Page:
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ones, confirmed the Babylonian lunar periods as:

251 synodic months = 269 anomalistic months,

5458 synodic months = 5923 draconitic months.

Hipparchus' lunar model is illustrated in Figure 3.4. It consists of an epicycle carrying the Moon, M, the centre C of which rotates around a deferent circle, the deferent-epicycle system being inclined at an angle of 5° to the ecliptic and intersecting that circle in the two nodes A and B . The nodal line AOB was made to rotate in order to account for the fact that the longitude of the position of maximum latitude of the Moon changes gradually. The motion on the epicycle ensures that the Moon's speed is variable and by making the period of revolution of M around the epicycle different from the period of C around the deferent, we ensure that the longitude of the position of maximal speed (which occurs when M is at its closest to O) varies over time.

Hipparchus made the simplifying assumption that the motions in latitude caused by the 5° angle of the orbit could be treated separately from the motion in longitude due to the epicyclic system. This introduces only very minor errors. The rotation of the nodal line thus becomes irrelevant for the longitude theory, which is reduced to a simple two-dimensional deferent-epicycle system. In order to use the theory, various parameters have to be computed. Thus, for the longitude calculations, we require the rates of rotation of C around the deferent and M around the epicycle as well as the ratio of the radii of the epicycle and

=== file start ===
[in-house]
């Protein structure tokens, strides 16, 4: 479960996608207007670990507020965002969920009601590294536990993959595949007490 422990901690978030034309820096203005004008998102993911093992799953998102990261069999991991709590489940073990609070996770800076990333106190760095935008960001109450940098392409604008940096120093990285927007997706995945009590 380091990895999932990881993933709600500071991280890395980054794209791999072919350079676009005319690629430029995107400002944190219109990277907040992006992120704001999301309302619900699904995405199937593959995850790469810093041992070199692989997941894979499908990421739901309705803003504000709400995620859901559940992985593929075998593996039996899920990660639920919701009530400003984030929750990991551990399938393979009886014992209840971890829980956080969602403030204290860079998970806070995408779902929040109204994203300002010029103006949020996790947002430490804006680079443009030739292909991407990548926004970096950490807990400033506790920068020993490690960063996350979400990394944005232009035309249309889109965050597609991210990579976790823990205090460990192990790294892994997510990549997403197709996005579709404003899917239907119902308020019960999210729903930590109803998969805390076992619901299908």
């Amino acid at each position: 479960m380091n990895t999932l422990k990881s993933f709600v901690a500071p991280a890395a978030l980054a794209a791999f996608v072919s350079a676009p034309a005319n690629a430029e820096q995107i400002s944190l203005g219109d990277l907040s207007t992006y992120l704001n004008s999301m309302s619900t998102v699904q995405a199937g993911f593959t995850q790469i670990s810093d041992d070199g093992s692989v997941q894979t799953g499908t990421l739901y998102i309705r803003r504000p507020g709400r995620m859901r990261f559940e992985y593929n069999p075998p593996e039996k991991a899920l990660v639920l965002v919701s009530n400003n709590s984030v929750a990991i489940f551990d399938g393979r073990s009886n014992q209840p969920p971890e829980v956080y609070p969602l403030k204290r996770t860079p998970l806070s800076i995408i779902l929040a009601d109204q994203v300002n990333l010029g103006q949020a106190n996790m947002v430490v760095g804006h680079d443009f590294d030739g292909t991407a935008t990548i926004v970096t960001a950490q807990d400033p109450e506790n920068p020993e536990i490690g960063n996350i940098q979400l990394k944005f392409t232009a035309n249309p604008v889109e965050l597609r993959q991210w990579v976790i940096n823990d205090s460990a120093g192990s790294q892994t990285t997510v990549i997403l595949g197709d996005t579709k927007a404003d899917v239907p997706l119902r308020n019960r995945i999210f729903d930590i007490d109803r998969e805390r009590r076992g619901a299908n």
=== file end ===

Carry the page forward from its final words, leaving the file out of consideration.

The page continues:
See Swerdlow and Neugebauer (1984), I, p. 198. Fig. 3.4. Hipparchus' lunar theory.

deferent, whereas for the latitude calculations we require simply the rate of rotation of the nodal line. This latter parameter can be determined from direct observations of eclipses. It turns out that in order to reproduce the observed behaviour of the Moon, the nodal line must rotate approximately once every 18 years (the so-called 'Saros period').

The rates of rotation of the deferent and the epicycle also are easily obtained. The former is simply the rate required for C to complete 1 revolution in 1 sidereal month which turns out to be about 13° 10' 35" per day, and the latter is chosen to ensure that the epicycle rotates once in each anomalistic month, which implies a rate of 13° 3' 54 ' per day. The final parameter, the ratio of the radii of the epicycle and deferent, presents a far harder problem. Hipparchus developed a geometrical method that enabled this ratio to be obtained from

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